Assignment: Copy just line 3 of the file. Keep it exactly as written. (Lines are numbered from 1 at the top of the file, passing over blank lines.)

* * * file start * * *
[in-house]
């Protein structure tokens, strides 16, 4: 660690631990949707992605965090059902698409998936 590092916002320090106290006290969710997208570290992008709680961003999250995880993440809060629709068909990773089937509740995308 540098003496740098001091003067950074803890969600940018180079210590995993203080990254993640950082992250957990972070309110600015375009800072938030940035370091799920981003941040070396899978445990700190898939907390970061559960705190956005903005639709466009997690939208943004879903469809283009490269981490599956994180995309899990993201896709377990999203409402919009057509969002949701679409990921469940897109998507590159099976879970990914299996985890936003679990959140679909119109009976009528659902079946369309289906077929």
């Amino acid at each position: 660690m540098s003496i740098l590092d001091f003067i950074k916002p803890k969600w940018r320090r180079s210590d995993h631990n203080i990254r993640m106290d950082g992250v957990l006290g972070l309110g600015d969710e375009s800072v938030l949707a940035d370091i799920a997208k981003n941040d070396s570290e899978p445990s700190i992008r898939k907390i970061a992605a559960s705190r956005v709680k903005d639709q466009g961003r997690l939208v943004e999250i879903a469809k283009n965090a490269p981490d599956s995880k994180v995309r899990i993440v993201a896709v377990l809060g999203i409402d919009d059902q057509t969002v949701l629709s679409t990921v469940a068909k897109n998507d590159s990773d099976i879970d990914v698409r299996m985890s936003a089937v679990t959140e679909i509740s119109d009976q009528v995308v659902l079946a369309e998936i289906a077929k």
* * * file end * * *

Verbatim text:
């Amino acid at each position: 660690m540098s003496i740098l590092d001091f003067i950074k916002p803890k969600w940018r320090r180079s210590d995993h631990n203080i990254r993640m106290d950082g992250v957990l006290g972070l309110g600015d969710e375009s800072v938030l949707a940035d370091i799920a997208k981003n941040d070396s570290e899978p445990s700190i992008r898939k907390i970061a992605a559960s705190r956005v709680k903005d639709q466009g961003r997690l939208v943004e999250i879903a469809k283009n965090a490269p981490d599956s995880k994180v995309r899990i993440v993201a896709v377990l809060g999203i409402d919009d059902q057509t969002v949701l629709s679409t990921v469940a068909k897109n998507d590159s990773d099976i879970d990914v698409r299996m985890s936003a089937v679990t959140e679909i509740s119109d009976q009528v995308v659902l079946a369309e998936i289906a077929k």